polish crest grey







Polish Chicken overview

The chicken with the ‘Pom Pom’ ‘Afro’ ‘Top Hat’ or ‘Top Knot’……. whatever you want to call them, Polish crested chickens are stunning birds that are extremely popular today in backyard flocks!

Where do Polish Chickens come from…?

But, despite the name, experts believe they originate from Holland, not Eastern Europe. This is because these birds are depicted in paintings from the 15th century in Holland. One theory, I like, is that Polish soldiers used to wear feathers in their caps and the birds were named Polish after that. Feathers in caps is still used by armed forces today, including certain regiments in the British Army.

On the Continent of Europe, the name ‘Padoue’ is applied to crested breeds. Charles Darwin classifies all the races of fowl with top-knots as ‘Crested or Polish’ but does not give any data regarding their origin.

Whether they are from Holland or were infact brought to Holland from Poland, as they were so sought after, we will never know. It certainly adds to the uniqueness surrounding this incredible breed.

The French also took a fancy to them, and they were widespread over France at one time. They were exported to the U.S in 1830 and by 1850 were very popular. Famed for their interesting looks and good egg laying ability. Leghorn chickens arrived on the scene though and knocked Polish chickens off the top spot as the best egg layers. The Polish were retained, ofcourse, due to their good looks!

polish crested chicken
Vision can be obstructed!








Usually a very calm and friendly bird, so would be great around children. They are good layers of eggs and can be kept in confinement or free range. Find out some more below:

Polish Chicken Eggs





Production per year

180-220 eggs (about 3-4 per week)

When do they start laying eggs?

20-22 weeks old

Polish Crested Chicken Characteristics 

Temperament / Are they good as pets?

They make super pets! Not only are they one of the best looking chickens they are fantastic layers – what more do you want. They are very calm and that makes them great with children, but don’t sneak up on them. Their eye sight can sometimes be blocked by the feathers on their head. This means they can be startled and react with flightiness. What I normally do is start talking to them as I slowly approach. Whistling whilst approaching would work great too.

Mine love a cuddle and don’t mind being picked up and handled, so you can really bond with them, which makes them a special breed. Being well handled is also great for feather trimming. A couple of times a year I have to trim those famous head feathers. If left they can cause irritation in the eyes and lead to infections, worst case. They are much happier after as they can see a lot better. If you live in a windy area, it can be worse as the head feathers are blown continually into the eyes. Just something to be aware of.

white crested black polish
Few day old White Crested Black Polish



How do I tame Polish chickens?

Well this isn’t hard….they are born super tame! Handling chicks 3-4 times a day is the best way to build up a relationship. If you buy Polish chickens on the POL (point of lay) at say 18-20 weeks, start handling straight away so they begin to get used to you. Ask the breeder who you purchase them from whether or not they are used to being handled too. Always go with chicks or chickens that have been handled they make for much better pets in my opinion.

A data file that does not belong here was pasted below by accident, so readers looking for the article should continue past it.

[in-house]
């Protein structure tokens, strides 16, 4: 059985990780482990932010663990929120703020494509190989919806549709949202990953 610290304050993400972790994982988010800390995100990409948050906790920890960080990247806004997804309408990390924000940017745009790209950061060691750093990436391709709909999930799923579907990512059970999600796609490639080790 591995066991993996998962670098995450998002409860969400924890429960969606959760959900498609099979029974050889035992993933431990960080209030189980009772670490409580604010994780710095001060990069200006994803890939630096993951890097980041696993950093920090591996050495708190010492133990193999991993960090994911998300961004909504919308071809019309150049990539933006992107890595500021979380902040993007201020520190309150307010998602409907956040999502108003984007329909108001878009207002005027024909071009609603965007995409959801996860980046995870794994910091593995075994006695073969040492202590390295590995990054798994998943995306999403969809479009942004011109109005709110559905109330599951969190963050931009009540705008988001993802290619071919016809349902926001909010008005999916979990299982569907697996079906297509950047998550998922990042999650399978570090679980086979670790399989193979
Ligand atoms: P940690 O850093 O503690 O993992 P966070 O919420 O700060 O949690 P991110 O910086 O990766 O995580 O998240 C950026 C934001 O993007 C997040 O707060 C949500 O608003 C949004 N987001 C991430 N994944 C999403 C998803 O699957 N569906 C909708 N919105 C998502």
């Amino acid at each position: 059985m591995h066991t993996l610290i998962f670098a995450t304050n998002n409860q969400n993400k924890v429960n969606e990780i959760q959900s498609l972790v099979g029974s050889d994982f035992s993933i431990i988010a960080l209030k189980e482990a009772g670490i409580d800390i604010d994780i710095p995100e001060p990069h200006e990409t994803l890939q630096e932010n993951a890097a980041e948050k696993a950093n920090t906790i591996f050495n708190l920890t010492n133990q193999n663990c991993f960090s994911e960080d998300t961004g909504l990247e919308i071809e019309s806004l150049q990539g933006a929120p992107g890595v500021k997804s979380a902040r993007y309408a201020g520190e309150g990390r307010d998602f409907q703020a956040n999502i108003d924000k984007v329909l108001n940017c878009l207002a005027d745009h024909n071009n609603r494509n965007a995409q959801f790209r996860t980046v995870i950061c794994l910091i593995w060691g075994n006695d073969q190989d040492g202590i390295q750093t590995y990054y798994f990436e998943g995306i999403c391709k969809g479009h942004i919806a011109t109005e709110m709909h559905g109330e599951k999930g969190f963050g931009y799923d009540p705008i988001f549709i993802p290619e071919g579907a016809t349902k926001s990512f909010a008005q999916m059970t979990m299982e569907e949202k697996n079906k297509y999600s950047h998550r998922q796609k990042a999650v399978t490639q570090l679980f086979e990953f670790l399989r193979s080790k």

Treats are great for getting chickens to come over to you. Cupboard love I know – but it works. They are naturally inquisitive anyway, so add some treats and you’ve a recipe for success! Start by throwing the treats or feed on the floor, small bits at a time, soon enough they will eating out of your hands. Mine now fall asleep in my arms…awwww!

How many do I need to buy?

I always say, chickens are social creatures and work best in a minimum of a pair. The best size flock for a backyard is 6. From 6 you can scale up to much more if you like, keeping chickens is fun and addictive. On that note I would purchase a Coop and run that are slightly larger than your current needs. Its all to familiar to get just afew chickens and realise you want many, many more!

The best mixture for Polish birds is 8:1 so that’s 8 females to every one male. This ratio will give you the best balance within your coop.

If you plan to hatch out eggs at home in an incubator, the fertility percentage you will experience will be 40{cfcd481556a8b43fba6af451761032bd323e94372a0c1e607}-55{cfcd481556a8b43fba6af451761032bd323e94372a0c1e607}. This is what nearly all hatcheries will quote you.

The average life span of my Polish Crested and Polish Frizzle Chickens is between 4-7 years. Mine are all free range so keep fairly fit!

White crested polish chicken
A White Crested Polish Chicken

How much space do they need?

Chickens need about 25sqft each in the run. Polish chickens are roughly the same size as a Leghorn for comparison. 25sqft is an average minimum, the more space you give them the happier they are. Polish chickens love being free range and will spend their days happily foraging. This is great as it keeps them active and means they supplement their feed, saving you a pretty penny!